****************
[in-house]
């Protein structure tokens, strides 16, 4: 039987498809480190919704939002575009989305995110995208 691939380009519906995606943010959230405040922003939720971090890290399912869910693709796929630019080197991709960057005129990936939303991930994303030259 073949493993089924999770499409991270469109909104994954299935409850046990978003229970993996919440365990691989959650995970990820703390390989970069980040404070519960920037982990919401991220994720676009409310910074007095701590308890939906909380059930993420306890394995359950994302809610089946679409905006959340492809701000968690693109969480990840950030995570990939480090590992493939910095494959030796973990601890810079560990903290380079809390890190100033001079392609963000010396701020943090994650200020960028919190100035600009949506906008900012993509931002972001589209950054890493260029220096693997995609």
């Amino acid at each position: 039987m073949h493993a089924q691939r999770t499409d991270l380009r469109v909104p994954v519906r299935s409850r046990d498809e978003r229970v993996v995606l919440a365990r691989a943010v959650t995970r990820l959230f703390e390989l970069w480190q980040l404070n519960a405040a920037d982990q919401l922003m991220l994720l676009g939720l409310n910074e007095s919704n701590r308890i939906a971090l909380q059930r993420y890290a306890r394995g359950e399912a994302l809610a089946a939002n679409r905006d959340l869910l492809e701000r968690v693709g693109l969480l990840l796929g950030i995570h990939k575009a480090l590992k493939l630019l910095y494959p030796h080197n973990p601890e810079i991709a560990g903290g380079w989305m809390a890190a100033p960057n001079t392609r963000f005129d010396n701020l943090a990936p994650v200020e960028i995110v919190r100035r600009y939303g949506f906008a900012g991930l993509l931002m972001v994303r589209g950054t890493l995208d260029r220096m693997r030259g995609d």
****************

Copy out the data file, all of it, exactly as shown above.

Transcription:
[in-house]
């Protein structure tokens, strides 16, 4: 039987498809480190919704939002575009989305995110995208 691939380009519906995606943010959230405040922003939720971090890290399912869910693709796929630019080197991709960057005129990936939303991930994303030259 073949493993089924999770499409991270469109909104994954299935409850046990978003229970993996919440365990691989959650995970990820703390390989970069980040404070519960920037982990919401991220994720676009409310910074007095701590308890939906909380059930993420306890394995359950994302809610089946679409905006959340492809701000968690693109969480990840950030995570990939480090590992493939910095494959030796973990601890810079560990903290380079809390890190100033001079392609963000010396701020943090994650200020960028919190100035600009949506906008900012993509931002972001589209950054890493260029220096693997995609």
């Amino acid at each position: 039987m073949h493993a089924q691939r999770t499409d991270l380009r469109v909104p994954v519906r299935s409850r046990d498809e978003r229970v993996v995606l919440a365990r691989a943010v959650t995970r990820l959230f703390e390989l970069w480190q980040l404070n519960a405040a920037d982990q919401l922003m991220l994720l676009g939720l409310n910074e007095s919704n701590r308890i939906a971090l909380q059930r993420y890290a306890r394995g359950e399912a994302l809610a089946a939002n679409r905006d959340l869910l492809e701000r968690v693709g693109l969480l990840l796929g950030i995570h990939k575009a480090l590992k493939l630019l910095y494959p030796h080197n973990p601890e810079i991709a560990g903290g380079w989305m809390a890190a100033p960057n001079t392609r963000f005129d010396n701020l943090a990936p994650v200020e960028i995110v919190r100035r600009y939303g949506f906008a900012g991930l993509l931002m972001v994303r589209g950054t890493l995208d260029r220096m693997r030259g995609d």